10331709463_60f2188a69_zTo reduce obesity rates, cardiovascular risk and chronic diseases, ditch calorie counting and instead emphasize the nutritional content of foods. That’s the message from a group of British researchers in an editorial recently published in Open Heart.

Drawing on past scientific evidence, the authors argue that physicians, patients and society’s focus on low-calorie foods and diets has resulted in a sacrifice of good nutrition and failed to improve overall public health. According to a press release:

Daily consumption of a sugary drink (150 calories) is associated with a significantly increased risk of type 2 diabetes whereas daily consumption of a handful of nuts (30 g of walnuts, 15 g of almonds and 15 g hazelnuts) or four tablespoons of extra virgin olive oil (around 500 calories) is associated with a significantly reduced risk of heart attack and stroke.

It has been estimated that increasing nut consumption by two servings a week could stave off 90,000 deaths from cardiovascular disease in the US alone.

And the Action for Health in Diabetes trial shows that a low calorie diet on top of increased physical activity in patients with type 2 diabetes was not associated with a reduced risk of cardiovascular death despite significant weight loss and a monitoring period of 13.5 years, [the authors] point out.

“It is time to stop counting calories, and time to instead promote good nutrition and dietary changes that can rapidly and substantially reduce cardiovascular mortality. The evidence indeed supports the mantra that ‘food can be the most powerful form of medicine or the slowest form of poison’,” they write.

Previously: The trouble with the current calorie-counting system, Homemade: Community-based project teaches how to cook for health and Cooked food, calorie counts and food labels
Photo by Mariya Chorna

Aging, Global Health, In the News, Public Health, Research

As life expectancy rises worldwide, many are living longer with illness and disability

10812180384_18496a55f3_zGood news: Average life expectancy has continued to climb over the past two decades. The downside is that those extra years are often marked by chronic disease or disability, according to a new analysis published in the Lancet.

In the study, an international team of researchers examined fatal and nonfatal health loss across countries in an effort to help direct global-health policies to improve longevity and quality of life regardless of where a person lives.

HealthDay reports:

The analysis of data from 188 countries found that life expectancy for both sexes increased from just over 65 years in 1990 to 71.5 years in 2013, while healthy life expectancy rose from almost 57 years to slightly more than 62 years.

“The world has made great progress in health, but now the challenge is to invest in finding more effective ways of preventing or treating the major causes of illness and disability,” study author Theo Vos, a professor at the Institute for Health Metrics and Evaluation at the University of Washington in Seattle, said in a journal news release.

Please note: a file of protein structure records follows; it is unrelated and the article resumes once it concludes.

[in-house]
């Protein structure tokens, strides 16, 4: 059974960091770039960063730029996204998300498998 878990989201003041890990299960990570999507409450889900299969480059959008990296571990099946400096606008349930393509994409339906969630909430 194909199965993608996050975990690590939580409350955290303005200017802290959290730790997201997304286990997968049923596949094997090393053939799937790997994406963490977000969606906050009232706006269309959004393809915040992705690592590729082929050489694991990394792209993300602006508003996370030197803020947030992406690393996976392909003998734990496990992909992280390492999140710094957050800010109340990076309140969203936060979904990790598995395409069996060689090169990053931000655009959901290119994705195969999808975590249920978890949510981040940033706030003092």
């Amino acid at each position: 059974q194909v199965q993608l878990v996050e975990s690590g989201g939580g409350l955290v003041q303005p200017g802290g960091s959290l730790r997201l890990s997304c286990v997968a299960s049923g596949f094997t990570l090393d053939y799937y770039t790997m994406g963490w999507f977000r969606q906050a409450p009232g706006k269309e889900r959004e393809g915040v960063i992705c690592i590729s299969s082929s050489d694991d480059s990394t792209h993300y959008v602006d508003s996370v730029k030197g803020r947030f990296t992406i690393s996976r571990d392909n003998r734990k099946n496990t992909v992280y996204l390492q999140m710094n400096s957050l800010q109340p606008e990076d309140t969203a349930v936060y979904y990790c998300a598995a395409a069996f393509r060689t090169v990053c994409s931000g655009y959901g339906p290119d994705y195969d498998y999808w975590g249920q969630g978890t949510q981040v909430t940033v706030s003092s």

The rise in overall life expectancy is due to significant declines in illness and death caused by HIV/AIDS and malaria, the researchers said, along with major advances in combating infectious diseases, nutritional deficiencies, and mother and baby health problems.

Earlier this year, Laura Carstensen, PhD, director of the Stanford Center on Longevity, spoke at the Big Data in Biomedicine conference about modern society’s gains in life expectancy and called it an “unprecedented” time in history. During her presentation, she presented data on the current aging population and what aging might look like in the future.

Previously: A look at aging and longevity in this “unprecedented” time in history, “Are we there yet?” Exploring the promise, and the hype, of longevity research and Living loooooooonger: A conversation on longevity
Photo by jennie-o

Research, Science

Short and sweet: Research papers with succinct titles cited more often

Short and sweet: Research papers with succinct titles cited more often

As a burgeoning journalist, I was often coached to cut unnecessary words. College professors mandated that story ledes be short and snappy and never exceed 35 words in length. When I began working at a daily newspaper, my editors were constantly condensing paragraphs and reminding me that “it takes more skill to write short than it does to write long.”

So I was interested to read a Nature article about new research showing that scientific studies with shorter titles receive more citations. Boer Deng writes:

Adrian Letchford and his colleagues at the University of Warwick in Coventry, UK, analysed the titles of 140,000 of the most highly cited peer-reviewed papers published between 2007 and 2013 as listed on Scopus, a research-paper database. They compared the lengths of the papers’ titles with the number of times each paper was cited by other peer-reviewed papers— a statistic sometimes used as a crude measure of importance.

As they report in Royal Society Open Science, “journals which publish papers with shorter titles receive more citations per paper”.

The impetus for the current study came from a desire to pen better papers, says Letchford, and to see whether good writing is rewarded in research. “As scientists, we’re all cursed,” when it comes to writing, Letchford says, as researchers hone their specialised knowledge but often cannot explain themselves to readers outside their own field.

While some quoted in the article agreed that concise titles can offer advantages, including increasing appeal to outside audiences, John Ioannidis, MD, DSc, director of the Meta-Research Innovation Center at Stanford, questioned whether the findings were conclusive. He said, “I will continue to struggle finding appropriate titles for my papers without worrying about whether the title length may affect their citations.”

Previously: A conversation with John Ioannidis, “the superhero poised to save” medical research, Shake up research rewards to improve accuracy, says Stanford’s John Ioannidis and John Ioannidis discusses the popularity of his paper examining the reliability of scientific research

Medical Education, Medical Schools